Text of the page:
Comments on: China’s broken art market A slice of lime in the soda Sun, 26 Oct 2014 19:05:02 +0000 hourly 1 By: mmaggio88 Fri, 01 Nov 2013 03:27:37 +0000 Why so quick to nay-say all things from China?
Much of what NYT says about the China art market could equally be said about London and NYC. We are living in a globalized art industry which is not particularly transparent and not particularly well regulated. Why does the media run for its handkerchiefs every time NYT sneezes? Rather than doing their own research and reporting!

By: AndrewTyndall Tue, 29 Oct 2013 14:07:37 +0000 Frankly, I would rather see a world where paintings were judged on their inherent aesthetic qualities, and the identity of the painter didn’t matter.

Yet, when it comes to enjoying the aesthetic pleasures of fine wine, provenance (and price) makes all the difference.

By: sliu80 Tue, 29 Oct 2013 05:43:00 +0000 I think differently. China will become the world’s largest importer by 2014, obviously this includes the culture of art as well. American pop art legend, Andy Warhol recently got his work taken all over China. I also see similarities online like , where international suppliers sell their artwork to Chinese buyers. The free zone in Shanghai will allow foreign companies to make art trade with the Chinese easier than ever.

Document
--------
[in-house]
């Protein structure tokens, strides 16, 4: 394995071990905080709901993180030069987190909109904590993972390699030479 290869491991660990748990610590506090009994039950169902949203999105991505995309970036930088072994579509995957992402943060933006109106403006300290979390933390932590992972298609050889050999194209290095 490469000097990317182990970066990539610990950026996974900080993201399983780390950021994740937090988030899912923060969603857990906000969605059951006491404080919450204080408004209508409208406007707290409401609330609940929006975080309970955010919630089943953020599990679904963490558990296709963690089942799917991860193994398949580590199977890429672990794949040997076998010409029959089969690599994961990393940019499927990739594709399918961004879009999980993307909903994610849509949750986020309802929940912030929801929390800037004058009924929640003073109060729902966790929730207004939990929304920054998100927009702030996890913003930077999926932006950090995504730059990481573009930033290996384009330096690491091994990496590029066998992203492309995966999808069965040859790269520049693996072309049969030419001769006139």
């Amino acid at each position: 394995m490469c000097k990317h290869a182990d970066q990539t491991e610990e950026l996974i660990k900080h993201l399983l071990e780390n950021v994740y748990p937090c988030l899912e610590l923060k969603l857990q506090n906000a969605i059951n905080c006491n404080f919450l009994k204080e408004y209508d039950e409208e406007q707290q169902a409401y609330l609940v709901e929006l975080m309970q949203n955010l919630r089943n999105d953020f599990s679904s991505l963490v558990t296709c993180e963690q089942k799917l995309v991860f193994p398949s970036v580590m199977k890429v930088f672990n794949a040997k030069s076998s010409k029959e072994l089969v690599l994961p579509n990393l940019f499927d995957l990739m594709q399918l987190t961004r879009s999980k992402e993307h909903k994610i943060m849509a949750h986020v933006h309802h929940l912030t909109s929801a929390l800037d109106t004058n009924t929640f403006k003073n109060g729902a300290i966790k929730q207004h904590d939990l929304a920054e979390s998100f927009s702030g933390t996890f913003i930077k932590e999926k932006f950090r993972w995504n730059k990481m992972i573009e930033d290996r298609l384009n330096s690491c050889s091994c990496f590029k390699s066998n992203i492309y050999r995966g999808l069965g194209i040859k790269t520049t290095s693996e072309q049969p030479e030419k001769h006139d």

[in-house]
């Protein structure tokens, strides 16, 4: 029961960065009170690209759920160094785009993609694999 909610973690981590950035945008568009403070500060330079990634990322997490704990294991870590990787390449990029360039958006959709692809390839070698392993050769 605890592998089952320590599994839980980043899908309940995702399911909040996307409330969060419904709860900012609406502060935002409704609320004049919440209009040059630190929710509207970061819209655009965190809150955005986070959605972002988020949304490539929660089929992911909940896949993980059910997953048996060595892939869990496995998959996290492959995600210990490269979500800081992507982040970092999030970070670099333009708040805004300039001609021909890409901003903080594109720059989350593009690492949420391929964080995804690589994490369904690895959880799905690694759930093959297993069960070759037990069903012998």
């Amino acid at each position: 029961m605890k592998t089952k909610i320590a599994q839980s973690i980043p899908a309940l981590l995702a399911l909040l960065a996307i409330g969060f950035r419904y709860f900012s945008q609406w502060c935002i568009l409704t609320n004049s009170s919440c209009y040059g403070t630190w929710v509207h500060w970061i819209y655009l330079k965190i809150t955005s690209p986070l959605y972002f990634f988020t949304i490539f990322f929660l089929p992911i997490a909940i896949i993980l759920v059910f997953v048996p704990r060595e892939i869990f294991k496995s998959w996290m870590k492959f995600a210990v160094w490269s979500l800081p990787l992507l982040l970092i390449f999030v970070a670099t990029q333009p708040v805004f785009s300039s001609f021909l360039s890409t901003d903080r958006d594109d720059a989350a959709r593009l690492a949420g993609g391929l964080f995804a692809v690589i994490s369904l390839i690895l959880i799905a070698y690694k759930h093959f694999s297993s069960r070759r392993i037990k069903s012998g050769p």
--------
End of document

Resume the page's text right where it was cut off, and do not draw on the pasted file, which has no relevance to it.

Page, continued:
By: samadamsthedog Tue, 29 Oct 2013 04:21:55 +0000 The question we should all be asking is, “Can a broken art ever mend?”

By: Luuk Mon, 28 Oct 2013 22:34:56 +0000 China’s broken art market will certainly act as a real eye-opener to a lot of people investing in Chinese contemporary art.
Rumors about works non-paid for by Chinese clients circulate already since years among private gallery dealers, no?

Maybe slightly off topic but Iain Robertson’s A new Art from Emerging Markets already pioneered to understand the complexity of the Chinese art scene and market, especially Chinese contemporary art for the international scene.
A must read in my opinion.

Luuk Christiaens

P.S. The latest NY Times Magazine multimedia projects set new standards for online publishing (cfr. A Game of Shark and Minnow.) Wonder when (mega-)galleries or auction houses will present their top artists this way instead of the dull portfolio approach.